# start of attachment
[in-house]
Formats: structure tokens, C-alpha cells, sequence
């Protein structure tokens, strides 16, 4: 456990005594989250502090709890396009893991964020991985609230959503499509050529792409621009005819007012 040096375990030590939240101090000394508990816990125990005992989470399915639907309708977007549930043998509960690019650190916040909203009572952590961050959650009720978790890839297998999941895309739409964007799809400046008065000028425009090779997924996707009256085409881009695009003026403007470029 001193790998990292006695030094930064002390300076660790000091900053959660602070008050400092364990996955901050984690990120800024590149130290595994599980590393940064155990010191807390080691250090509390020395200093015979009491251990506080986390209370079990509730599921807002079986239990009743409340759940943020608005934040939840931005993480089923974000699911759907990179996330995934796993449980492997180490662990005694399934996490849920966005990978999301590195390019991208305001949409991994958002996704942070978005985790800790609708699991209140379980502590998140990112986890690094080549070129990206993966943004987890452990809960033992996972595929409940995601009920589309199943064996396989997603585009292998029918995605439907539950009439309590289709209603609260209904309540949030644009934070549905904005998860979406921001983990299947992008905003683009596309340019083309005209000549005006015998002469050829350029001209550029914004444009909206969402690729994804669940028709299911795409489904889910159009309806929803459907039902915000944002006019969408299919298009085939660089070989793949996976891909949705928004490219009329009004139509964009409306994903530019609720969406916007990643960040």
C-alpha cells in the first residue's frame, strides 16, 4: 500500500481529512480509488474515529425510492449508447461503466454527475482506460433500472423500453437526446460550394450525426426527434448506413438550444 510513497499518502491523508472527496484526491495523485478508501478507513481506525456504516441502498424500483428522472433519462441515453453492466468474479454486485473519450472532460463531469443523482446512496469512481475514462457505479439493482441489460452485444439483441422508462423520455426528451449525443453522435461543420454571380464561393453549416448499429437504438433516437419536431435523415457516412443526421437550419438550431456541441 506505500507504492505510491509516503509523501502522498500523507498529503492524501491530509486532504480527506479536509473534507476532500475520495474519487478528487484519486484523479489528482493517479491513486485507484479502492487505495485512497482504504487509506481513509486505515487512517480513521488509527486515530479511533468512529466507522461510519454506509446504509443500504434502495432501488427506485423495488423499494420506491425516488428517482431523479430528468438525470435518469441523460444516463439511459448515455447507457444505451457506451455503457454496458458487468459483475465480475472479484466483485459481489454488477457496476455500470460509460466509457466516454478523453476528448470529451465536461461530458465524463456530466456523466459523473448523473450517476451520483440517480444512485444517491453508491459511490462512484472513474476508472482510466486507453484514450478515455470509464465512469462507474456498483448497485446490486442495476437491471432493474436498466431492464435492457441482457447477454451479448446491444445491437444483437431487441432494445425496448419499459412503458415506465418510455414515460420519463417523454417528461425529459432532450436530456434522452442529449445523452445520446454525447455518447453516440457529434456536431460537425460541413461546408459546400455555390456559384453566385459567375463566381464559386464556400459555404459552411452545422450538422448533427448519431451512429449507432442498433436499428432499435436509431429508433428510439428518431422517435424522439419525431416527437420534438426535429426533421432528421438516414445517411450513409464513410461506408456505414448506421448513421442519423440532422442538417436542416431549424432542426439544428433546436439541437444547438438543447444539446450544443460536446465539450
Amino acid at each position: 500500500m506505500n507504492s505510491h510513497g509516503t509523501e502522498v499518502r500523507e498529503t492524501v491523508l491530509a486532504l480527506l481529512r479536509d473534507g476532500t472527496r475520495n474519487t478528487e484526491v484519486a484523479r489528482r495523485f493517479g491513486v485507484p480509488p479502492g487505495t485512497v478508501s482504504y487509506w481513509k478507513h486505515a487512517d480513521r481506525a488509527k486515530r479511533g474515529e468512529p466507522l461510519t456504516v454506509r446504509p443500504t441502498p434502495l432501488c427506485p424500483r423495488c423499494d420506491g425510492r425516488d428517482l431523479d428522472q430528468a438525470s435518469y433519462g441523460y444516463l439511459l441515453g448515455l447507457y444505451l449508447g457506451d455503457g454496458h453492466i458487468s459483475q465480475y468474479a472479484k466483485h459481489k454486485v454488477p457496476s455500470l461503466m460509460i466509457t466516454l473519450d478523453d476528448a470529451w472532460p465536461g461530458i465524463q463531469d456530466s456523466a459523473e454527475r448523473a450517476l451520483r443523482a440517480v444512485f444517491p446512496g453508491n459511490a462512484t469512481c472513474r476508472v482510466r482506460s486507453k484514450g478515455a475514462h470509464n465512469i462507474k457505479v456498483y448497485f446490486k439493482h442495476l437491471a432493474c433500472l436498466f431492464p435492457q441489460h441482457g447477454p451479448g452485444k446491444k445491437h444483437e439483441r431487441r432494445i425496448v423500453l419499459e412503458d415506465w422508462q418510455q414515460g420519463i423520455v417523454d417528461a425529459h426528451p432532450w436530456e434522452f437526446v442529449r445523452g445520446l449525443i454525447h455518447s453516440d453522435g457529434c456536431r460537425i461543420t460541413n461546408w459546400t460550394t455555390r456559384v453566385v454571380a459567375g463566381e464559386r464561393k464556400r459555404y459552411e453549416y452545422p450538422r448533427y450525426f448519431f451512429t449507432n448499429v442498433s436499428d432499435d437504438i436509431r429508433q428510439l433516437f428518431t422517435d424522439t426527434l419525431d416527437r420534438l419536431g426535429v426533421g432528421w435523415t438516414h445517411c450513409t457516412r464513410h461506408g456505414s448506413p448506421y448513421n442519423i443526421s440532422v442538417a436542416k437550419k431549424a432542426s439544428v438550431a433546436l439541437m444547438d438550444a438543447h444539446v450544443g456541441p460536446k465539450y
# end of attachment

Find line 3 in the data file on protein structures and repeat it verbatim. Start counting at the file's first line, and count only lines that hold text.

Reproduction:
């Protein structure tokens, strides 16, 4: 456990005594989250502090709890396009893991964020991985609230959503499509050529792409621009005819007012 040096375990030590939240101090000394508990816990125990005992989470399915639907309708977007549930043998509960690019650190916040909203009572952590961050959650009720978790890839297998999941895309739409964007799809400046008065000028425009090779997924996707009256085409881009695009003026403007470029 001193790998990292006695030094930064002390300076660790000091900053959660602070008050400092364990996955901050984690990120800024590149130290595994599980590393940064155990010191807390080691250090509390020395200093015979009491251990506080986390209370079990509730599921807002079986239990009743409340759940943020608005934040939840931005993480089923974000699911759907990179996330995934796993449980492997180490662990005694399934996490849920966005990978999301590195390019991208305001949409991994958002996704942070978005985790800790609708699991209140379980502590998140990112986890690094080549070129990206993966943004987890452990809960033992996972595929409940995601009920589309199943064996396989997603585009292998029918995605439907539950009439309590289709209603609260209904309540949030644009934070549905904005998860979406921001983990299947992008905003683009596309340019083309005209000549005006015998002469050829350029001209550029914004444009909206969402690729994804669940028709299911795409489904889910159009309806929803459907039902915000944002006019969408299919298009085939660089070989793949996976891909949705928004490219009329009004139509964009409306994903530019609720969406916007990643960040």